RM&E(Research, Monitoring and Evaluation)
A term used to refer to all activities undertaken with the objective of understanding, assessing and improving a situation, project, program or policy.
Research is the systematic process of the collection and analysis of data and information, in order to generate new knowledge, to answer a specific question or to test a hypothesis. In this context, research is usually undertaken to examine relevant issues and yield evidence for better programme and policy advice.
A systematic and ongoing process of collecting, analyzing and using information about the progress of development activities over time, to help guide activities and improve programmes, projects and initiatives. Monitoring performs some similar functions as evaluation but is mainly descriptive, and compares a particular programme plan with outcomes. Evaluation does the same but also looks at causes and an initiative’s contribution to changes, makes judgement about how good the initiative is, and considers options for future action.
Evaluation is a systematic process of investigation to determine the outcomes of an initiative and the value that primary stakeholders place on development programmes and activities, and their outcomes. Evaluation is undertaken in order to improve development’s effectiveness and sustainability, to help reach objectives, to make good decisions about future activities. It helps us to understand and identify the expected and unexpected outcomes of development activities against a clear understanding of an initiative’s vision and objectives, based on community needs and aspirations, and its theory of change.
The term 'study' is used in this Resource Hub to refer to discrete investigations to generate answers to specific questions. A study may be part of the monitoring system, the evaluation system, or both. Studies may be undertaken by commissioned consultant, or be an internal investigation. Examples of studies in include ‘rapid assessments’, ‘situation analyses’, ‘literature/desk reviews’, ‘mapping exercises’, 'bottleneck analyses', 'KAP surveys' and other similar sector-specific surveys.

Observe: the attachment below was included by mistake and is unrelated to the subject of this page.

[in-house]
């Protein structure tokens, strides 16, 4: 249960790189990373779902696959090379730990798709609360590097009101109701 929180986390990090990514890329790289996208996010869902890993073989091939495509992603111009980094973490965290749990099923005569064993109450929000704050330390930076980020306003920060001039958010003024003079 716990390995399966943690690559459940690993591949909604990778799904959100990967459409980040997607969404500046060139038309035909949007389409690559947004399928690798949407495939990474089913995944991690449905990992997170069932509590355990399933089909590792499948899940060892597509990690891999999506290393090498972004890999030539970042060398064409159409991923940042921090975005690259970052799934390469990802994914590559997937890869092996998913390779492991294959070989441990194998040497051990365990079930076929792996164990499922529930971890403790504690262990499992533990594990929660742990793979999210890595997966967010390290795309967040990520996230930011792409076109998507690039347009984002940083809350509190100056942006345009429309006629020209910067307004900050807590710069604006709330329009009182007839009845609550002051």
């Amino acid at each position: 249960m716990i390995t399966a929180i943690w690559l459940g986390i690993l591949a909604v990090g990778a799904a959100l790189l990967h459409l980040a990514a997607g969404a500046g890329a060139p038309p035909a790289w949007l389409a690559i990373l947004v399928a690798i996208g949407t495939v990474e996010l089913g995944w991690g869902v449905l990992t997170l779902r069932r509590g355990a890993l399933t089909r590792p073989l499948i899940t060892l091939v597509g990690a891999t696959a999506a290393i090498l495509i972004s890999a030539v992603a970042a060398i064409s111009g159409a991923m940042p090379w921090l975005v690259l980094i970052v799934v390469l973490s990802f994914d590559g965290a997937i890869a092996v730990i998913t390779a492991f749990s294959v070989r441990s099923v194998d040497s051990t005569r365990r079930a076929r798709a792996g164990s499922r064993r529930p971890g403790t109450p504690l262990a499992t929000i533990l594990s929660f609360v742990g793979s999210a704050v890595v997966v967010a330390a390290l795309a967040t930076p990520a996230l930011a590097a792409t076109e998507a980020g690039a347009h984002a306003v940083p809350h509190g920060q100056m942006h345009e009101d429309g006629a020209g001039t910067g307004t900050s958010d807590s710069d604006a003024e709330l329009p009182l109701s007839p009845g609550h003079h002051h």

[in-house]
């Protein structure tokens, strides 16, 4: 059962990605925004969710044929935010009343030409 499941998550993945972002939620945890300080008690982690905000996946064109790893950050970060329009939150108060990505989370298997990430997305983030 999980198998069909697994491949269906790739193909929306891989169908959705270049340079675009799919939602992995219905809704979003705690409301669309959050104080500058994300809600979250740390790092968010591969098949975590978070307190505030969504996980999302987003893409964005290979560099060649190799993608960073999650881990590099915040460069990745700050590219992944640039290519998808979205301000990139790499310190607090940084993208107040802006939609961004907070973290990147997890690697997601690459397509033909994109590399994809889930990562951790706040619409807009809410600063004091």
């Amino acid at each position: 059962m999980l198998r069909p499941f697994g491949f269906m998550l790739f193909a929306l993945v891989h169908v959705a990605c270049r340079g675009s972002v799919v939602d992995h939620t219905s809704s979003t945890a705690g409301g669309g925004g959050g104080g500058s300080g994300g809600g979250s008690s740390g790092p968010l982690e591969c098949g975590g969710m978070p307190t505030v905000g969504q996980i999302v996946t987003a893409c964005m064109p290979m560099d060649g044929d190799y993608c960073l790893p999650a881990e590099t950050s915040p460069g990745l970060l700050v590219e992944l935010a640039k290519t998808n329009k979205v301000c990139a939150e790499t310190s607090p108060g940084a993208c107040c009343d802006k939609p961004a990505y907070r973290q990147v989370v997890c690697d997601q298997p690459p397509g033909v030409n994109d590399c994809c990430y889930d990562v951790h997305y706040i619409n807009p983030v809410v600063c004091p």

Participatory monitoring and evaluation
An approach that involves developing a partnership between stakeholders to collaboratively design, implement and use RM&E. Stakeholders may be involved in some or all of the following processes: developing tools, setting indicators (if they are used), undertaking data collection or analysis, and sharing concerns, experiences and learnings. In this approach, evaluation is seen as leading to social action and positive change. Participatory monitoring and evaluation enables local knowledge and culturally appropriate processes to be incorporated into evaluation processes. When it is well-planned and facilitated, participatory monitoring and evaluation enables the inclusion of the diverse perspectives of women, men, young people, and various age, caste, class and ethnic groups in the data collection, interpretation and analysis process.
An impact assessment or impact evaluation is a specific kind of evaluation approach designed to investigate causes and contributions to change by an initiative. There are different definitions of impact evaluation. Some definitions limit impact evaluation to designs that include counterfactual approaches. However, in the Evaluating C4D Resource Hub we don't limit the definition in this way, and instead suggest that there are a range of methods that can be used to investigate impacts caused by an initiative.
A conceptually distinct ways of thinking about, designing and conducting evaluations. Examples of evaluation approaches are stakeholder-based participatory approaches and the results-based management approach, which is exemplified by the logical framework approach. Other evaluation approaches include developmental evaluation and participatory monitoring and evaluation.
The process, design or framework that underpins our choice and use of particular methods, particular approaches to M&E, and ‘linking the choice and use of particular methods to the desired outcomes’(Hearn et al., 2009: 22). For example, an ethnographic methodology usually includes the use of participant observation, field notes, informant interviews, and other methods that provide rich and in-depth data that enables a better understanding of a particular culture or social context. In some cases an evaluation may use more than one methodology, for example case study and the most significant change (MSC) technique.
Techniques or tools used to plan an evaluation and to collect and analyze various forms of M&E data. For example, our evaluation approach could be participatory evaluation, our methodologies might be empowerment evaluation and case study and we might use a mix of document analysis, interviews, focus group discussions, and surveys as our evaluation methods.